Saturday, November 20, 2010

Jim Smith, Patrick Lane

Earlier this week, I was thinking about writing a blog post called "Literature WTF."

I was despairing for a new book to read, disappointed by the gossipy coverage of the latest "Giller Scandal," and turning over again in my muddled brain for the upteenth time questions about what is literature, what isn't, and who cares.

I care, clearly, though I don't understand why I can still get so enraged by the idiocy of "book news." The Giller Prize every year seems to spark much stupidity.

Hooray, books are being given front page news.

Hooray, a book award show is on TV.

Boo, every year there seems to be more commentary about the selection process, the jurors, the conflict between large and small publishers, etc., than there is about ... what?

What is it that I'd prefer to be given prominence in the major media?

This is my muddle.

Oprah's Book Club has generated ongoing controversy for seeming to promote books as a form on therapy, the major theme of Oprah's media empire being personal redemption. And my spine stiffens when I hear people speak about liking a book because they:
  • identified with the protagnonist
  • found the characters likeable
  • related to the problem the protagonist had to covercome
Or equally if they disliked a book because of the opposite reasons: found the characters unlikeable, etc.

The shortfall here, of course, is that there is no analysis (perhaps no comprehension) of literature as language-made. That is, no arguments are often put forth about the author's use of language (complex, simple, good, poor).

Difficult language is sometimes described as "poetic" (Ondattje gets this label frequently), an oversimplication. Poetry is obscure and prose that is difficult must be good and, therefore, like poetry, is the false argument often put forward.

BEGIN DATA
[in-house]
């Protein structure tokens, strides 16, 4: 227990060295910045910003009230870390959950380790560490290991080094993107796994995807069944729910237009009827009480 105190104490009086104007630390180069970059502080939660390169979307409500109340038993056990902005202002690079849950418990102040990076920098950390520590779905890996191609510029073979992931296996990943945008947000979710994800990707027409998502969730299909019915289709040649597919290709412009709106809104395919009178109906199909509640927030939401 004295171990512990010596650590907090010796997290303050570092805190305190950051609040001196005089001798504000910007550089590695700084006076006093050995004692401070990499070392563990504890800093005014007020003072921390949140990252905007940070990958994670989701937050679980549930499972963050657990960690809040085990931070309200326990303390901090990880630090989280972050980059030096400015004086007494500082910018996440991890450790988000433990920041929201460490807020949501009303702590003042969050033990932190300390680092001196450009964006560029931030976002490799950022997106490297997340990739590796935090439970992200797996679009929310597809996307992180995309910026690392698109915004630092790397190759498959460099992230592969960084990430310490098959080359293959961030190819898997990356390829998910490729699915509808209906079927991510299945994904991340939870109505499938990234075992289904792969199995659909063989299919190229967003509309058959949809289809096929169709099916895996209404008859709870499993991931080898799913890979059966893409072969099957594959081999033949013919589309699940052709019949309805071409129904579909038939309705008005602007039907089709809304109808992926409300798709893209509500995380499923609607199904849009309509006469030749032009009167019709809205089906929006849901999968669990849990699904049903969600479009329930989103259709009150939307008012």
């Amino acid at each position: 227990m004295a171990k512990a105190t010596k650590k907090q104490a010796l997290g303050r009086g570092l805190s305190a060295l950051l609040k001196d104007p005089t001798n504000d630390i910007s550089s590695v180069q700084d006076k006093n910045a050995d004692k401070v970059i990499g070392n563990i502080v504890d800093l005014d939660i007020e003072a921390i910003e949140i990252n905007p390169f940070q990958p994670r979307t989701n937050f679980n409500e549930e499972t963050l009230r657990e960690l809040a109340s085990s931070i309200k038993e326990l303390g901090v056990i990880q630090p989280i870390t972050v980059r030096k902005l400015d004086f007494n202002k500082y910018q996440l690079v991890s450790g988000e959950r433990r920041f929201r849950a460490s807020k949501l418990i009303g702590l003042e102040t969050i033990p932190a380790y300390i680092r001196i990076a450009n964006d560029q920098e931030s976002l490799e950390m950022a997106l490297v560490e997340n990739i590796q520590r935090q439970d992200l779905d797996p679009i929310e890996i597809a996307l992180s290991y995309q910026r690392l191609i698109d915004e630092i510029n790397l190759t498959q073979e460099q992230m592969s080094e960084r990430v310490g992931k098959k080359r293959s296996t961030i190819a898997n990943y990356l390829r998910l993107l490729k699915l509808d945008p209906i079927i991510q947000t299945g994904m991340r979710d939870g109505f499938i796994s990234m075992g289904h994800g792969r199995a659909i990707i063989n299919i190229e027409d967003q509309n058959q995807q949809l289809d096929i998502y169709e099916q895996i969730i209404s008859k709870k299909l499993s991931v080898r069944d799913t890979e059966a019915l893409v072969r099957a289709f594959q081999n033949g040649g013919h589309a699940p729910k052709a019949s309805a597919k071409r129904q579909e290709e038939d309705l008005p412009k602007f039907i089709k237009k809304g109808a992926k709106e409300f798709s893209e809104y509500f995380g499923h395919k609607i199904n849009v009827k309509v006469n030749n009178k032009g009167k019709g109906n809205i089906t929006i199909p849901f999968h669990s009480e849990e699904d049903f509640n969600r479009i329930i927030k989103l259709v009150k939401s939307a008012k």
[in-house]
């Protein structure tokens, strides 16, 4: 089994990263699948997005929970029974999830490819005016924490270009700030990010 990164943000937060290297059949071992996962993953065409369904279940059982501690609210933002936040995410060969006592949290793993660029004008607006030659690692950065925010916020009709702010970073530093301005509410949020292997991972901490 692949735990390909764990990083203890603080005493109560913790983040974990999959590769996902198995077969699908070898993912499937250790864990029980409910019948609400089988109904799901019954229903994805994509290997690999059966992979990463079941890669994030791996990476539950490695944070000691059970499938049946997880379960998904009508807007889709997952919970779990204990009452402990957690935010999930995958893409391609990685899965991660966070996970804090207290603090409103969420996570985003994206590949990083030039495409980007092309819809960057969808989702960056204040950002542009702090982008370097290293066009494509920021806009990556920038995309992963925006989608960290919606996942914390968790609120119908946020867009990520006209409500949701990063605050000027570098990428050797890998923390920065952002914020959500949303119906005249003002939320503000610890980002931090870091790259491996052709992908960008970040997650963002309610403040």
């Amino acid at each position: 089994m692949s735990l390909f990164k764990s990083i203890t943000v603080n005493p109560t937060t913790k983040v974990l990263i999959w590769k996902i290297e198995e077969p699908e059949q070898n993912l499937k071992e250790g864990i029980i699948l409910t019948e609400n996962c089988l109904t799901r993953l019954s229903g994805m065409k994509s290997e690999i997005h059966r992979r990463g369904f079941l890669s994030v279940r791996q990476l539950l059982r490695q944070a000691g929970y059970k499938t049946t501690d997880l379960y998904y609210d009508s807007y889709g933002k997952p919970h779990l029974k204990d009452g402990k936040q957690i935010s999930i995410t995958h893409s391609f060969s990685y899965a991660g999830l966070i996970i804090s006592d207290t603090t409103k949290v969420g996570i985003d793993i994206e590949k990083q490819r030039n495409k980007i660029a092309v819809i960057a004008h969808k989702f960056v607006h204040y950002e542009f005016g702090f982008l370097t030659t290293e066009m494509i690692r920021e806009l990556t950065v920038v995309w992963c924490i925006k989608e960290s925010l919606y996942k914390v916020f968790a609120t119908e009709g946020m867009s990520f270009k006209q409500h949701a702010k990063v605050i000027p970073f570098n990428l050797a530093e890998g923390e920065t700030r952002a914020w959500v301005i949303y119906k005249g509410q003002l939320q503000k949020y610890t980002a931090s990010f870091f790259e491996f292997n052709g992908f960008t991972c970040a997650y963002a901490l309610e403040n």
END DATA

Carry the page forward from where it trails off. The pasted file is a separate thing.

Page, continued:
John Metcalf has made a career of reinforcing the need for more vigorous criticism of the language used by our writers. But there is more. There is also genre analysis. How does one book related to others similar to it. There is also ... well, all sorts of different kinds of analysis.

Depth, however, isn't what the major media are good at. They are known for the opposite.


So I don't feel betrayed (pace Andre Alexis) when the major media can't produce decent literary analysis. They never have, and they never will.

Yet it irks me.

Here are some recent links on the recent "Giller Scandal":

Stray related thoughts. A couple of weeks ago, my six-year-old step-daughter avidly explained to me the difference between fiction and non-fiction (a concept she had learned that day in school). "Non-fiction is real," she said, "and fiction is made up."

Later she asked me if Shrek was fiction or non-fiction.

"Fiction," I said. She pondered this.

"Right," she finally agreed. "Because there's no such thing as a talking donkey."

After 9/11, it was common to hear that sales of fiction were down. Sales of non-fiction were up. People wanted to make sense of the "new normal." I challenge the underlying assumption that non-fiction better explains the world (pre- or post-calamity).

For one, the other thing that people were doing post-9/11 was returning to poetry. Interest in Auden's September 1, 1939 surged (click on link to hear that poem read by Dylan Thomas).

But more generally we interpret the world through language, frame it with stories, turn sequences of events into narratives. Facts are meaningless outside of context. Context is meaningless without the movement and ordering of time.

Cause/effect, in other words, is fiction.

It is what we make it up to be.

A reader of George W. Bush's memoirs, for example, could come to no other conclusion.

Shrek is to non-fiction what the Bush White House was to the events in Kafka's TRIAL. That is, a manufactured reality that locked in its own pre-determined conclusions. It could have been different, given a different set of imaginative gifts.

Or as Bob Dylan said, "If I can think it, it can happen."